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Stay local shop local


Stay local shop local

Here at My Weekly Preview, we are big advocates of shopping locally. As we navigate our way through the COVID-19 pandemic together, it’s more important than ever before to support local business.

These are unprecedented times and the effects are being felt not only here on the Sunshine Coast, but across the nation and worldwide. On Monday, Australian pubs, licensed clubs, casinos, gyms, cinemas, indoor sports venues and churches were forced to close across Australia in a bid to stem the spread of the novel coronavirus.

Prime Minister Scott Morrison and state and territory leaders agreed on Sunday night to a staged process starting with a shutdown of “principal places of social gathering”.

Restaurants and cafes are restricted to takeaway only.

Mr Morrison said the step had to be taken because Australians were not adequately sticking to rules around social distancing. It was reported that as of Sunday, virus cases were doubling every three days.

In addition, the federal government also announced a second round of stimulus measures worth $66 billion in hope of easing the country’s dive into recession.

AAP reports that the government will temporarily double the Jobseeker Payment – previously known as Newstart – and make it easier for casuals and sole traders to access it; give a second round of $750 cash payments to those who are eligible; and significantly expand the already announced cash flow injection into small businesses, which will now get at least $20,000 and up to $100,000 each.

With COVID-19 impacting all areas of our lives, and with strict government measures being put in place and reviewed daily, there is no time like the present to come together as a community.

The Sunshine Coast is a region heavily reliant on tourism and small business. And the message is clear – where possible, and when safe to do so, let’s shop and support our local businesses, even if it is online.

Sunshine Coast Business Council chair Sandy Zubrinich says many businesses would have to make tough decisions, but it’s vital to continue supporting them however we can.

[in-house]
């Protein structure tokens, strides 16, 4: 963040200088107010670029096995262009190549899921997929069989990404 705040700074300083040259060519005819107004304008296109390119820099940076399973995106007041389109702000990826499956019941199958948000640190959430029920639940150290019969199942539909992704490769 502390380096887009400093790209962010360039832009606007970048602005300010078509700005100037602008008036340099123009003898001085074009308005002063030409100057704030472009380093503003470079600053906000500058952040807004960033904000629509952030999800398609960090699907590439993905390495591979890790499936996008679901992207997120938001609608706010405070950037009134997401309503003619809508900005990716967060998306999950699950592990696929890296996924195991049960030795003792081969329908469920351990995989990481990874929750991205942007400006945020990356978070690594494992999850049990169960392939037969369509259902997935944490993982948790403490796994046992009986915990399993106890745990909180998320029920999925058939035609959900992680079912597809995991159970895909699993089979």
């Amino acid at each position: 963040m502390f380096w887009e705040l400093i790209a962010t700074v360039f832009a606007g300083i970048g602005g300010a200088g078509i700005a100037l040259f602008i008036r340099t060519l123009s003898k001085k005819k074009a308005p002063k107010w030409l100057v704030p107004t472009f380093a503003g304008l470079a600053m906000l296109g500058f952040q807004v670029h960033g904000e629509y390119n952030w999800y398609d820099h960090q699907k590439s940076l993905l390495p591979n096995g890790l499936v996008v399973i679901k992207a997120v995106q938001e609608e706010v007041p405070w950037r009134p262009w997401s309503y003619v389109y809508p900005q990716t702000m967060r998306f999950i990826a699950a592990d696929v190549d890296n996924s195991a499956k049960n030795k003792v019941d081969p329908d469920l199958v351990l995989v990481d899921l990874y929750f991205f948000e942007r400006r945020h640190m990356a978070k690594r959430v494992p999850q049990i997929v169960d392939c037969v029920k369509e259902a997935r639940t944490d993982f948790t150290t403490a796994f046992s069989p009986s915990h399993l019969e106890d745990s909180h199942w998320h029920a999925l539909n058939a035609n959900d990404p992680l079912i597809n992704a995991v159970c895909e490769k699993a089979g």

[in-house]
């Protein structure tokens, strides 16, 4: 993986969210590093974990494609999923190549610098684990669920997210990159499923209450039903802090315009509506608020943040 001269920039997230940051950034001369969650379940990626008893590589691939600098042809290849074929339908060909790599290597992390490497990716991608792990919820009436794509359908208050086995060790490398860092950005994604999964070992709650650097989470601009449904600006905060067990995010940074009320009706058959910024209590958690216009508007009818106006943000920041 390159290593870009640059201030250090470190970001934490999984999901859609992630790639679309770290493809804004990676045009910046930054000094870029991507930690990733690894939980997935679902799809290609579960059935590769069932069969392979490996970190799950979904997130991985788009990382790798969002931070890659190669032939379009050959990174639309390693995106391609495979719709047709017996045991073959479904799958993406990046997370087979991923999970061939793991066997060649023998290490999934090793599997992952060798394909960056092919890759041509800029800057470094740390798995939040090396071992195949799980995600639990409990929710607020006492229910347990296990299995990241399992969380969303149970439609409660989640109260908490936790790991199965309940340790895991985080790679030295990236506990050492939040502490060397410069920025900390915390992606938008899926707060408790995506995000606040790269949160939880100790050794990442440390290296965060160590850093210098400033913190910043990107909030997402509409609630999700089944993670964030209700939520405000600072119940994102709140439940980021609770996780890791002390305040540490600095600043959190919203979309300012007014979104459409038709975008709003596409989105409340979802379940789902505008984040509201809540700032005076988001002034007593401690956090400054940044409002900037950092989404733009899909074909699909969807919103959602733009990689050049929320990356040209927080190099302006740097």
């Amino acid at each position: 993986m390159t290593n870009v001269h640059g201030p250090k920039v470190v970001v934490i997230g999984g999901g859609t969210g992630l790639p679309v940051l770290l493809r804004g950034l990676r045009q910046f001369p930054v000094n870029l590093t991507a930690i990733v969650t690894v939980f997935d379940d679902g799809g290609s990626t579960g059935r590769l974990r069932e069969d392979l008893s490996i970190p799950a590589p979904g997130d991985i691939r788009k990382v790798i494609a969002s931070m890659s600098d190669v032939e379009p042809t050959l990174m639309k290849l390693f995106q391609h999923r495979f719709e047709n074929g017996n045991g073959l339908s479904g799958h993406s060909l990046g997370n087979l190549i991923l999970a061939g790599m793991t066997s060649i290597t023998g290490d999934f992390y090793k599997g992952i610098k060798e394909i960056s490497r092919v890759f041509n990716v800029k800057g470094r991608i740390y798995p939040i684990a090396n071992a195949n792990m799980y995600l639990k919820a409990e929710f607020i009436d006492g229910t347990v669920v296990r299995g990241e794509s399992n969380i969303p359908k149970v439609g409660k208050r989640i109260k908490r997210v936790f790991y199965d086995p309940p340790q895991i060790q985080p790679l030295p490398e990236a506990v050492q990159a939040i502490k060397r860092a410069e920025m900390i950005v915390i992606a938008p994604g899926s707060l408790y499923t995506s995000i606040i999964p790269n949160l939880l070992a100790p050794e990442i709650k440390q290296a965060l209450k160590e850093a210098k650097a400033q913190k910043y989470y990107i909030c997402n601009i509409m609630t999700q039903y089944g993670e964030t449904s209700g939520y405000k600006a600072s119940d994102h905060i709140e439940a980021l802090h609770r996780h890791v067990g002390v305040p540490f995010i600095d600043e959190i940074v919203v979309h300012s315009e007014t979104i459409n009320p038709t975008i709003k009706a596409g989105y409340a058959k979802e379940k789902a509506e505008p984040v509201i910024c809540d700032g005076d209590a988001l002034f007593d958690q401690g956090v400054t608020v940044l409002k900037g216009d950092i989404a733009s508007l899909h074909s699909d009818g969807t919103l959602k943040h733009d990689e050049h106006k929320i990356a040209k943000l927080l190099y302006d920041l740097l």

“We are heavily dependent on tourism, hospitality and retail industries that have a large part-time and casual workforce, so it will be tough particularly on those businesses and workers.

“Many businesses are looking at ways to reduce staffing hours and adjust business models, with some already having to close due to recent government restrictions.

“There are measures in place from the federal government and state government to keep businesses afloat and I urge owners to seek these incentives out. The last thing we want to see is job losses, so the stimulus packages will hopefully ensure businesses can survive the interim.

“While we all need to be vigilant about our health and the health of others, it’s important to continue to support small business where possible and within the Queensland Health guidelines.”

Meanwhile, Visit Sunshine Coast CEO Simon Latchford said it’s vital for residents to remain united.

“The Sunshine Coast tourism industry – like the rest of the world – is facing one of its biggest challenges to date.

“We can’t hold back the tide, but we can do our best to mitigate the national and global impacts. There is no doubt that tourism businesses will be impacted, but our job is to reduce the downturn as much as we can and be fully prepared for the upturn, which will inevitably come.

“Visit Sunshine Coast and Sunshine Coast Council have been liaising directly with state counterparts to provide assistance to tourism businesses through concessions on costs.

“Both federal and state governments have outlined support packages, which have been passed on to our members, and we will continue to be in close contact with them to ensure they are aware of all support programs available.

“Now more than ever, it’s important we listen to and adhere to the latest health advice, remain united as ‘team Sunshine Coast’ and continue to support one another wherever possible in this time.”

Accommodation venues will feel the full impacts of the economic flow-on effects. In Mooloolaba, the popular Mantra hotel is doing everything it can to keep valued guests comfortable and safe.

“Given our obsession around customers, we are closely monitoring the COVID-19 outbreak and we are working to implement measures to minimise risk of transmission, focusing on trying to keep our hotels, employees, and guests in a safe, inclusive and healthy environment,” an Accor Pacific spokesperson says.

“We are doing everything we can to uphold our high standards to maintain a safe environment, with additional cleaning, disinfecting, and providing hand sanitisers to travellers coming through our hotels.”

As businesses mould to the changing times, Ms Zubrinich has this message: “This is a good time for businesses to be inventive in the way they deliver their services, and those that don’t start addressing these changes will struggle even more in the coming months.